Transnationalism and globalization are established features of the post-Cold War world. It has become axiomatic that "self-sufficiency is not a condition to which nations can reasonably aspire in the modern world.... where economic interdependence is the norm." Only a small ideological rump—"a coalition of populist conservatives, assorted communitarians, and the old Left"—resents these trends, which themselves reflect and facilitate the prodigious increase in world trade. Both the World Bank and the OECD predict that world merchandise trade will grow at 5-6% annually to 2005 and beyond. The British Chamber of Shipping predicts that seaborne trade will double between now and 2010. The interdependence of a world economic system in which currency fluctuations in Southeast Asia are reflected instantly in the London markets, or a global network of reciprocal investment ties jobs in Cambridge to fiscal decisions made in Seattle, requires no further comment. But perhaps the most fundamental change in the new strategic landscape is the triumph of liberal democracy and its natural concomitant market economics—which neatly returns me to Francis Fukuyama's portentous work The End of History .
When first published as an article in 1989, Fukuyama's views excited considerable controversy and some academic contempt. But his claim has never been literal; what has come to an end is not "the occurrences of events, even large and grave events," but the process of evolution, which in political and economic terms has reached an enduring form. Liberal democracy may now constitute the "final form of human government," having beaten both fascism and communism decisively earlier in the continental century. Not only that, but its internal dynamics include none of the inherent contradictions of rival systems and so provide a durable institutional framework that can be adapted, universally, to local conditions. If this is so, then the conditions associated historically with maritime predominance are in place and may mark a watershed as significant as that chronicled by Mahan and Mackinder. Certainly it signals the end of the continental century.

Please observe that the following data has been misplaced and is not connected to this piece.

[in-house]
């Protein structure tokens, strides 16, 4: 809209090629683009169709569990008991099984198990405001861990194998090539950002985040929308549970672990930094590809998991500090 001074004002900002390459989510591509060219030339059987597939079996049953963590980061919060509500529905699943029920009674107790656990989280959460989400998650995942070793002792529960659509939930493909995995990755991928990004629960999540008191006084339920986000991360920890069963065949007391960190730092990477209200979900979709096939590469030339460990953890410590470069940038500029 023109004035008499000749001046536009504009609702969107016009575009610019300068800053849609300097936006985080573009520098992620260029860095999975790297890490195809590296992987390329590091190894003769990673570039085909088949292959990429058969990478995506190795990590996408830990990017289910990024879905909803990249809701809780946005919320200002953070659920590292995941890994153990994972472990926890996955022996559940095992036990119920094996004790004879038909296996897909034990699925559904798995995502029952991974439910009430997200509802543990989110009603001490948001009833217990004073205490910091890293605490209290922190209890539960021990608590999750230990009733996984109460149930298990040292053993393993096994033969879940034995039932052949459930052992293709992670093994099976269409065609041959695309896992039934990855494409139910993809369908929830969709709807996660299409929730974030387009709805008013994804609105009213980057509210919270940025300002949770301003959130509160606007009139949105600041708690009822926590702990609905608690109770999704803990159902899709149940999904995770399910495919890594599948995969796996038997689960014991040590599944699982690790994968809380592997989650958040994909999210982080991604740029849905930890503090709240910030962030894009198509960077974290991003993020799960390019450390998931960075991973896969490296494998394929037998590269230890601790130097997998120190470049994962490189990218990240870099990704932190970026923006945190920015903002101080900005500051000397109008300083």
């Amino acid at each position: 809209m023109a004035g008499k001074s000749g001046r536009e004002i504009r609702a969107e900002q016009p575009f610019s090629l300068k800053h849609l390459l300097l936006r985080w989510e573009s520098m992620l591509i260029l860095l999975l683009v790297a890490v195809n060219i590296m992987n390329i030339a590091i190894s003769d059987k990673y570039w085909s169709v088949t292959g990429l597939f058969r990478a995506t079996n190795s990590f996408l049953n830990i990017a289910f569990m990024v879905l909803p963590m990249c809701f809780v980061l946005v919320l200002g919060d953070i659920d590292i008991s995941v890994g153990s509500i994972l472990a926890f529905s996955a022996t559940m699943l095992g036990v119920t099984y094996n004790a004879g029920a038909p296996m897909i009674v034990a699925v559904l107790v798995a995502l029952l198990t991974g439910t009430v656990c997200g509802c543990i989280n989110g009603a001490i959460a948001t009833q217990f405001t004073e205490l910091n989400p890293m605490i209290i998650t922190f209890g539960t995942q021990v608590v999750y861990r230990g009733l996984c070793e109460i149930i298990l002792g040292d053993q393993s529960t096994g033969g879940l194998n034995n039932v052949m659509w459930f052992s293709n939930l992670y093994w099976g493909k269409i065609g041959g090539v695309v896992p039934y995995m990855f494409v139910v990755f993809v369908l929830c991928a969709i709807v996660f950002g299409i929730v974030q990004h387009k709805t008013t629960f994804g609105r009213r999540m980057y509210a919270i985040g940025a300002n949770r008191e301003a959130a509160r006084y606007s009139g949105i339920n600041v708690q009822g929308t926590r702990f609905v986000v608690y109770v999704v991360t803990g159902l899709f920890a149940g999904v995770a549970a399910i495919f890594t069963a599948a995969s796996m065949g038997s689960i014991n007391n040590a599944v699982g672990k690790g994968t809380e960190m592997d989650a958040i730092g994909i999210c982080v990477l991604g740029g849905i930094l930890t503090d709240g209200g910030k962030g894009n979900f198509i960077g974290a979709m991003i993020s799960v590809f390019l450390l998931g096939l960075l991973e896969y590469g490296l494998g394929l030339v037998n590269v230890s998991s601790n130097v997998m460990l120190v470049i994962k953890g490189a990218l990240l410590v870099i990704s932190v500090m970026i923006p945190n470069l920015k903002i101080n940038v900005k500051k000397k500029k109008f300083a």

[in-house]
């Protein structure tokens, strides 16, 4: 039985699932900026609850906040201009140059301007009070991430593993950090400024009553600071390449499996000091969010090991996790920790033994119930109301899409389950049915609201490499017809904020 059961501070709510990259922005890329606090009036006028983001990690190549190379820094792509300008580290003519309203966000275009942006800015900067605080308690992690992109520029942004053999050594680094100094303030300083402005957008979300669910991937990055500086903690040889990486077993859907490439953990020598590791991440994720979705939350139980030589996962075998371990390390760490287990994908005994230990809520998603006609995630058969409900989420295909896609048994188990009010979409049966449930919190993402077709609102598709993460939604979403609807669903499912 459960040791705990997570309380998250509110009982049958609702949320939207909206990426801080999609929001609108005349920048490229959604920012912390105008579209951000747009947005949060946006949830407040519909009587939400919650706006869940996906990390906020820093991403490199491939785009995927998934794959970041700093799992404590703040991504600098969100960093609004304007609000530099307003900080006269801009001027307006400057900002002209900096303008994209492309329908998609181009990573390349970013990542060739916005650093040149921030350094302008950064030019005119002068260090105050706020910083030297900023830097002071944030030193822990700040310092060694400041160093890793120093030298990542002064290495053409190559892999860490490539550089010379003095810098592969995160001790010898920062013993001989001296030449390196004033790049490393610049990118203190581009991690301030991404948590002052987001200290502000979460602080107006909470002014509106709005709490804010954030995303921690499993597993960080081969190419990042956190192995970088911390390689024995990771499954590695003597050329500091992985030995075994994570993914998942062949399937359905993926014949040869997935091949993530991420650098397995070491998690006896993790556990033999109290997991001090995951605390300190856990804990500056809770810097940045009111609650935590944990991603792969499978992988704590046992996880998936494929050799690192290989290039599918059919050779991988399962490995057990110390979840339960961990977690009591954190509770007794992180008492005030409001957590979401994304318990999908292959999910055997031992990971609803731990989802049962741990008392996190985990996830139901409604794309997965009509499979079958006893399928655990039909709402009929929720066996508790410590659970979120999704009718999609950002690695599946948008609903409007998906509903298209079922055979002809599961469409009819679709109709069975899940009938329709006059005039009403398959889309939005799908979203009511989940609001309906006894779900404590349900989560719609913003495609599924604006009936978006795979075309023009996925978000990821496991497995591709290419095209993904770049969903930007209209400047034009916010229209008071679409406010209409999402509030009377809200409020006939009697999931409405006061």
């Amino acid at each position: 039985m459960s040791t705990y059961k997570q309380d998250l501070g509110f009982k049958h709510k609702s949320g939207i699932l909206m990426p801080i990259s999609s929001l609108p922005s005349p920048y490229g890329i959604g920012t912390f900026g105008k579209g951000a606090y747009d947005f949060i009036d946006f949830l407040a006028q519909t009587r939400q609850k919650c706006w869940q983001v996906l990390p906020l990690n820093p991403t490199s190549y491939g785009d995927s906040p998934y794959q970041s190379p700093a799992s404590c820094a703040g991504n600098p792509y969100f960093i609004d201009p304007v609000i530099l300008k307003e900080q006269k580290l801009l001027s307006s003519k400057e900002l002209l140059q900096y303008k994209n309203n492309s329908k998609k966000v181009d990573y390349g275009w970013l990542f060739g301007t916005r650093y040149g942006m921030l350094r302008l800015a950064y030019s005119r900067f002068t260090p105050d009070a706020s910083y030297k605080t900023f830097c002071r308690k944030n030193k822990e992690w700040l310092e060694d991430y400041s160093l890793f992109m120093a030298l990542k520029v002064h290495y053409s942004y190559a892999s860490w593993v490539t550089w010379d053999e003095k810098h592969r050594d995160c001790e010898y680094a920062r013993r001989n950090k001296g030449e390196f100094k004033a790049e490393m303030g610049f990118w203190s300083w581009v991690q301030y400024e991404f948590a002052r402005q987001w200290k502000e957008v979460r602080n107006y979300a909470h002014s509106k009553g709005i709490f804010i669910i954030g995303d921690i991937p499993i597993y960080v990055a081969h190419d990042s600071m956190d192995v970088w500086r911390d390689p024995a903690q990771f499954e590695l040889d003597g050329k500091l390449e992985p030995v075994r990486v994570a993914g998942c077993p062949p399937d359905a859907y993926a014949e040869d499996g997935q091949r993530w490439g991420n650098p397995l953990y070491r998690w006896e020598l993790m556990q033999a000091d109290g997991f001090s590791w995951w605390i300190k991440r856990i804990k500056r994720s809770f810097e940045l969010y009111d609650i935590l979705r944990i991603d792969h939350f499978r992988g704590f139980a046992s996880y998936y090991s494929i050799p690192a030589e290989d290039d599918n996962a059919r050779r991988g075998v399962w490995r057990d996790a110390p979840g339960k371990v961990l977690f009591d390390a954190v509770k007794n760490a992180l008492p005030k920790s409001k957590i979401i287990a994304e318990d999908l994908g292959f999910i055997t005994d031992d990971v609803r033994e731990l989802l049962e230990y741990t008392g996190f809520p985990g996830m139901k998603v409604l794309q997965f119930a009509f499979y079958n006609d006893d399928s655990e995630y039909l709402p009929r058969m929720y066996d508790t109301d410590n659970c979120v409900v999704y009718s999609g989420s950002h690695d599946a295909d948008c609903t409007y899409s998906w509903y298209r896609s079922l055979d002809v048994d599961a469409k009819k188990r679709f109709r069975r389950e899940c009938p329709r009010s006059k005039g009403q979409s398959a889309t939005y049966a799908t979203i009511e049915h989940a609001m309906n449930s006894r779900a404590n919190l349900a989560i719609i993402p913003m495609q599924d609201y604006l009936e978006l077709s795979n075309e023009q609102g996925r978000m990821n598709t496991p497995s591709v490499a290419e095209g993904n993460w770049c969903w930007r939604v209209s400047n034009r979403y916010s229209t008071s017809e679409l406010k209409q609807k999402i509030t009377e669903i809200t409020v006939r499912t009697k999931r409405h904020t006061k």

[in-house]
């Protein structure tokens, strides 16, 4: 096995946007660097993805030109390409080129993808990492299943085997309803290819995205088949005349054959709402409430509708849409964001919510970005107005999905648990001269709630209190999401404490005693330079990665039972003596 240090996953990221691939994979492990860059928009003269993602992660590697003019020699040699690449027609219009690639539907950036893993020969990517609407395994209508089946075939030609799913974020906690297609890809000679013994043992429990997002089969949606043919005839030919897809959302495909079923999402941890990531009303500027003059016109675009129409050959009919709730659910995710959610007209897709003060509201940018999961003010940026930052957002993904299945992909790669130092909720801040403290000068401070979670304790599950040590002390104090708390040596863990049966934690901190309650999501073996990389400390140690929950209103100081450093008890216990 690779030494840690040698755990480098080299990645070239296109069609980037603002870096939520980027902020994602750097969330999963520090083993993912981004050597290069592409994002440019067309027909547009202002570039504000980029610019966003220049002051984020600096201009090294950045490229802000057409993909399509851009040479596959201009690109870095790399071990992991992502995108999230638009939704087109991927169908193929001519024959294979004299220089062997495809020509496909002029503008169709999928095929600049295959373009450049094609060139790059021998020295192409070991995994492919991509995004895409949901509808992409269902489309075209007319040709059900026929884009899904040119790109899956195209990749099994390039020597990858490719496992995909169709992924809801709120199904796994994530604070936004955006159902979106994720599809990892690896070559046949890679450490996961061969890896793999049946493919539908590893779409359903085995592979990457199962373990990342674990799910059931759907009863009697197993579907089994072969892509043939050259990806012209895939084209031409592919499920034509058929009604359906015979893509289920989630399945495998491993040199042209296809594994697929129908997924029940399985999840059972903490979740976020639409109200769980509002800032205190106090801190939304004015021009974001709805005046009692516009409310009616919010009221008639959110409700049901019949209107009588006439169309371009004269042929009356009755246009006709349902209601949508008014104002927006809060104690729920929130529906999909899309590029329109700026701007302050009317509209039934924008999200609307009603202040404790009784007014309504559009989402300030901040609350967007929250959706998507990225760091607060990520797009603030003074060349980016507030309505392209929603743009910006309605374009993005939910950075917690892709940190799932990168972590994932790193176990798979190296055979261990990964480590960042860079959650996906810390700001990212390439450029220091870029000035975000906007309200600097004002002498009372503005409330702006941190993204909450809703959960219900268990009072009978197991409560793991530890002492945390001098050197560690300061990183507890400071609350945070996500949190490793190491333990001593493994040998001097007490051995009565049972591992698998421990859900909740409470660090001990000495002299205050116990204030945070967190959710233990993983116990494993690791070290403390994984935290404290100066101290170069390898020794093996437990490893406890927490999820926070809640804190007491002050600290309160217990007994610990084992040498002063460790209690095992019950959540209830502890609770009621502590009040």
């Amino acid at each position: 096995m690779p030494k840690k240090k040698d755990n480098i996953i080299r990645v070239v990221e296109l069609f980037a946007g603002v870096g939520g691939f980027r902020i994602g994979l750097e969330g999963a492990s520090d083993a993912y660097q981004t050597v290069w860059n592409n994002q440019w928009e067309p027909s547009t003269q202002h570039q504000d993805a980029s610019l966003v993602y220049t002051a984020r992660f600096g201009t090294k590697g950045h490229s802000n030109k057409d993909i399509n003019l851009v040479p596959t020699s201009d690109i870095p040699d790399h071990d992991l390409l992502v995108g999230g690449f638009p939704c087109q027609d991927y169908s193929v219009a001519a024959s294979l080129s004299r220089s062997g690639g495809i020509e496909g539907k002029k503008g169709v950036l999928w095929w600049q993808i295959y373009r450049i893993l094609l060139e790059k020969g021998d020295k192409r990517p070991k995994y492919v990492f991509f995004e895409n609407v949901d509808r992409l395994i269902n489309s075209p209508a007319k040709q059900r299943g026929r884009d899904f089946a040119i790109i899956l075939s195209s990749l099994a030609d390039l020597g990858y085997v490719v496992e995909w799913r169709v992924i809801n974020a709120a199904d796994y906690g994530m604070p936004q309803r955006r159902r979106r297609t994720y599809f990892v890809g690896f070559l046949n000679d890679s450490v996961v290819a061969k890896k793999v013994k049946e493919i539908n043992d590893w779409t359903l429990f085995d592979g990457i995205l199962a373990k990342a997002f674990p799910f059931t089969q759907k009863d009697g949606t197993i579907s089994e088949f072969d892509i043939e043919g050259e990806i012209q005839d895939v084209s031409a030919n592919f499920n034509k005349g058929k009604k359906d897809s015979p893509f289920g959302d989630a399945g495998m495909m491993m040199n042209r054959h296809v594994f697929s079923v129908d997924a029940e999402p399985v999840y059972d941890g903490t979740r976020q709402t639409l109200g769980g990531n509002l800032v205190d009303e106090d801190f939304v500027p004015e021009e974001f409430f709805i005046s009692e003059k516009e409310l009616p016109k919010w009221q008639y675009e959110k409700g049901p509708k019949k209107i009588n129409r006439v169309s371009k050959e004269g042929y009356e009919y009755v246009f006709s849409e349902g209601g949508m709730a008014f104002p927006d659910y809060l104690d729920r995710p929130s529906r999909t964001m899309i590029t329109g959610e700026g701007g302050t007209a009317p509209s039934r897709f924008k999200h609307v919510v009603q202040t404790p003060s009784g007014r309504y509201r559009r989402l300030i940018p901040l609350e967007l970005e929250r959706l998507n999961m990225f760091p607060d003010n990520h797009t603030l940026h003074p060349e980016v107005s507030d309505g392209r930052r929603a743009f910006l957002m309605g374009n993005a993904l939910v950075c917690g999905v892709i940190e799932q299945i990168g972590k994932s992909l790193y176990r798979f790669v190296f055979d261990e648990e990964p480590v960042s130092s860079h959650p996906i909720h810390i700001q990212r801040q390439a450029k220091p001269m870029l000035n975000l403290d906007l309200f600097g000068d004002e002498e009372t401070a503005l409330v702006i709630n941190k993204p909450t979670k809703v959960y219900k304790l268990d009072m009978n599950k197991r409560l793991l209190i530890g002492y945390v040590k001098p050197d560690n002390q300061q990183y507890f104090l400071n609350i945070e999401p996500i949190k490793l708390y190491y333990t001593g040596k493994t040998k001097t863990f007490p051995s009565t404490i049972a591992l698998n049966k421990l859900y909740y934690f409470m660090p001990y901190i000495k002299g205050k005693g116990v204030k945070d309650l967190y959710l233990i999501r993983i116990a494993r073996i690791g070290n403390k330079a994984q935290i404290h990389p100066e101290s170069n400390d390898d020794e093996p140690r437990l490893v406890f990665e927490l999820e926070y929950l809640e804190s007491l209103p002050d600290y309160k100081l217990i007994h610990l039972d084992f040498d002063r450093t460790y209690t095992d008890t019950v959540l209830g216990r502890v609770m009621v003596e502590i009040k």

Moving from these broad rhythms in recent history to national strategy, it is interesting to note that the British cameo fits neatly into the wider picture. Having been the arch practitioners of maritime strategy in the l9th century—a strategy based on naval predominance, limited expeditionary land operations, and judicious support of surrogates—we crossed the continental watershed in the early years of this century. From 1916 onward, we embarked on the unprecedented engagement of the main enemy in the main theater of a land war. Although World War II allowed a partial return to traditional solutions, postwar alliance arrangements demanded a continental commitment, which determined our military strategy.
At the end of the continental century, we are freed from the millstone of territorial defense beyond the irreducible requirement to secure our home base. There seems to be a consensus between the professional and academic defense communities that future operations will be expeditionary and thus underwritten by a capacity for the projection and sustainment of power to areas of vital interest. This operational framework bears a striking resemblance—to paraphrase Liddell Hart—to the British Way, and offers a corrective to the aberration of the continental century. It is complemented by a declaratory ethical foreign policy, which must be active and occasionally militant if it is to be relevant. Drawing these strands together leads ineluctably to the conclusion that a maritime national strategy is the appropriate response to the emerging environment, and one that enjoys a resonance with the wider themes of history that characterize the end of the 20th century. It is a strategy that will equip us for the challenges of a new Columbian age.
Brigadier Fry is the Naval Staff Director at the Ministry of Defence in London.